Today, on July 13, the page uploaded a few photos from the every day life in the colourful city of Damascus, the life that is still going on despite the war.

In the politicised debate over Syria, some might say this page is a part of the regime’s propaganda to show that they are able to reign over some parts of the country, that they are able to keep some of the city calm. But I would prefer to say it might as well be a sign of normal life. A sign to remind of what life that can remain during the dirtiest of wars.

11138662_966076513445329_7080118056154571159_n

11709247_966076116778702_985712891824170832_n

11742848_966076183445362_3578537036096338827_n

11750637_966076066778707_4011958866093648226_n

Photo copyrights: All About Damascus Facebook page 

How Do We Feel about Tunisia?

How do feel about Tunisia? Do we have the energy to gather empathy for the victims, the country, after the terrorist attack, or are we by now so numb that we will just write it off as another horrible event that seems to be the trade mark of our time?

Me myself I’m upset and sad. I have a friend in Sousse where the massacre took place and it seems that each time a terror attack happens, it’s in a place where I have close friends, and I have to send e-mails, make phone calls, send texts, to make sure everyone is ok. The negative side of having friends all over the world is the constant worry. And I would also feel less of the lack of empathy that I sometimes experience for the ever-growing terrorism worldwide. Maybe I should have stayed in Sweden and never started my travels. Maybe my life would be less worrisome then.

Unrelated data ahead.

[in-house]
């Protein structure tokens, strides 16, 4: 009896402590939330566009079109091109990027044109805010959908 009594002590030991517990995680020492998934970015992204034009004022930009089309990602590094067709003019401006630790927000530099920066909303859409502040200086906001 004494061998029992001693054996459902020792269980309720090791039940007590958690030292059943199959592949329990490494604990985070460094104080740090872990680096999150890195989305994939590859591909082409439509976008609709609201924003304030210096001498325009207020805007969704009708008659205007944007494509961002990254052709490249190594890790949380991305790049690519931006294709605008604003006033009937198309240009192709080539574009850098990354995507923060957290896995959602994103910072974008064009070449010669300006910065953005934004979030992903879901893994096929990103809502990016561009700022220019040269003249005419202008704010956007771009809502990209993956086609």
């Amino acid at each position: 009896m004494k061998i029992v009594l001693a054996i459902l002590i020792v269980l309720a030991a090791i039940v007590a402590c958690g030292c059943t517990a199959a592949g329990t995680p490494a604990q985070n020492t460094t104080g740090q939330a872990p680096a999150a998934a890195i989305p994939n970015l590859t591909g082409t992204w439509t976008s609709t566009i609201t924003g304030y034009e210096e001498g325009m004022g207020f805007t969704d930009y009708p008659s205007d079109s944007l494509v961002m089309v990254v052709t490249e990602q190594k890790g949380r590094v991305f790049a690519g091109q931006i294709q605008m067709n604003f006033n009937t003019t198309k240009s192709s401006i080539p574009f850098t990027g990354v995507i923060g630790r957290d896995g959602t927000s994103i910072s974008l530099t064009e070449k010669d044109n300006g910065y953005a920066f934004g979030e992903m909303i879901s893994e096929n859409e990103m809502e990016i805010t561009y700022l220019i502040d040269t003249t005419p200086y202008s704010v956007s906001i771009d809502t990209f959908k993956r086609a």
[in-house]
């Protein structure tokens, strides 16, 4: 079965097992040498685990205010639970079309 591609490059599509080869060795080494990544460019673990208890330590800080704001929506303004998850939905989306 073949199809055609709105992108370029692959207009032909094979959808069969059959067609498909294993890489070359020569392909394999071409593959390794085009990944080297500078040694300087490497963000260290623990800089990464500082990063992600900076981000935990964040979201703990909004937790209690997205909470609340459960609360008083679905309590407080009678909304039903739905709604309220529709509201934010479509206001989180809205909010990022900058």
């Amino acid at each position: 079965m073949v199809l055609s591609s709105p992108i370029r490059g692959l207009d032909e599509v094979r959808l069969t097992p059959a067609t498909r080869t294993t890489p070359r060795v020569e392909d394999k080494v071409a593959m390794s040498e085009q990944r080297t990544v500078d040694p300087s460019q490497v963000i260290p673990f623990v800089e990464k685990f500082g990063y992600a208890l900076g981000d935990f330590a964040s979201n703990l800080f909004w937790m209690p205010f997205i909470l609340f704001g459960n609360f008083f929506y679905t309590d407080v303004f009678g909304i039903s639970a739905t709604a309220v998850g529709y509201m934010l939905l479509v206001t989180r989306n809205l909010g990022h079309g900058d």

But feelings aside, how does this attack feel for Tunisians? We sometimes seem to forget them in the aftermath of this very attack. Therefore I asked a friend of mine, living in France, to hear what he had to say. His name is Aymen El Amri and he was once one of the initiators to the Pirate party in Tunisia. He seemed upset and sad, and said that he doubted that he would feel secure in returning to live in Tunisia, but he still wanted to share his views.

A gunman trying to kill civilians, I think it happened in some other countries around the world throughout history, but personally I have never experienced such things except in some Hollywood movies. This is new to Tunisia…

Tunisia is a small country and everything is limited there, from natural resources to police security equipment but I appreciate the fact that it has helped and provided humanitarian aid to nearly two millions Libyan refugees. But the fact of being neighbor with Libya, the civil war in this country plus the economic instability of Tunisia gave the advantage to malevolent people and groups to infiltrate to the Tunisian land, by recruitment of teenagers and trafficking of weapons.

I’ve always had a reflection of linking what is happening; IS, terrorism, attacks, bombing, to an economic; oil, gas, and geopolitical; balance of forces context. Seeing this as a religious extremism consequence is right but not enough since this is just the tip of the iceberg.

Firstly, I accuse the incompetence of the current Tunisian government – even if it is a secular government it remains incompetent – and secondly I accuse all the international “forces” that invaded Libya, supposedly to give birth to a democracy while the only change was traded equities of some oil and gas companies that increased overnight following the invasion of Libya.

For sure, I will not be 100% comfortable returning to live there and at the same time I am uncomfortable not being able to participate in getting things progress in Tunisia given the distance.

What happened is very sad but it will happen in many other countries because we’re simply living in the same world.

What stands out to me in Aymen’s reply, is that despite his country’s current sad situation and his own despairs for the future, he himself can still appreciate the help his country have been giving to two million refugees. War and terror doesn’t have to conquer empathy, at least not for everyone. Sometimes I like to be proven to be wrong.

Photo credit: uknewsroom.tk